It’s important to remember that because of this advanced level of fidelity with face tracking, ARKit is not necessarily exclusively useful for AR experiences. It could be used simply for face-tracking applications without augmented reality.

For instance, tracking weight loss is possible through facial measurements. As one gains and loses weight, their face changes width. iPhone True Depth cameras can detect these variations and measure them over time with an app. Also, face-based AR can be useful for controlling on-screen elements through blend shapes and eye-motions. With a little imagination, face-based AR opens up a lot of possibilities with ARKit solutions.


Check out the MobiDev demo to find out more about gaze tracking capabilities and use cases.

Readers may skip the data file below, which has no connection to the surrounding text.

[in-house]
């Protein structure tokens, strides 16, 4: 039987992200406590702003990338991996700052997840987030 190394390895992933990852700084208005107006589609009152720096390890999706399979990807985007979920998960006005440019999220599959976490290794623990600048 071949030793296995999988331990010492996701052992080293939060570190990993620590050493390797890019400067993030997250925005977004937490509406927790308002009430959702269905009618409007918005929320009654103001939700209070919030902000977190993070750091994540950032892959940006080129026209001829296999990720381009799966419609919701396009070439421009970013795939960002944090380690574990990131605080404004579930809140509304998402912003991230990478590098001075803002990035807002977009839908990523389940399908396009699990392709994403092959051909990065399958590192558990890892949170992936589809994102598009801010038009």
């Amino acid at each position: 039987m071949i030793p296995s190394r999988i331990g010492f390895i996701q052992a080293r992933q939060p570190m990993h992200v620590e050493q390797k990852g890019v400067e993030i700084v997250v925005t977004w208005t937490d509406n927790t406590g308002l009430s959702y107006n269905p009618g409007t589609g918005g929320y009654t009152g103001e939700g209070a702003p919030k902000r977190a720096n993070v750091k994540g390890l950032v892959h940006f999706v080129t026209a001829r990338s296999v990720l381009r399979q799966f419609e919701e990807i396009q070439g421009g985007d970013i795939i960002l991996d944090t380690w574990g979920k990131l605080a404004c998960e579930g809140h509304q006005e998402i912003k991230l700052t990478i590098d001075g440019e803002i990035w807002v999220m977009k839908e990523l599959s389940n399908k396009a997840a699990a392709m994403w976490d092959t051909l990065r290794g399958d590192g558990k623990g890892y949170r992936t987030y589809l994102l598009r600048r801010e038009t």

Another non-AR related use of face-based ARKit technologies is driver’s safety. WakeUp app developed by MobiDev can illustrate it. It is an application that can track and act upon changes in the position of a driver’s head and eyes in space. This iOS app warns users when it detects distracted or drowsy driving tendencies by making a sound to get their attention. ARKit combines two sources of data for this purpose:

  • Front-facing camera: facial recognition.
  • TrueDepth camera: provides more advanced face tracking.

Together, these two sensors allow ARKit to detect facial feature points and eyelid closures. When data reaches certain thresholds, the app can warn the user with a high level of accuracy.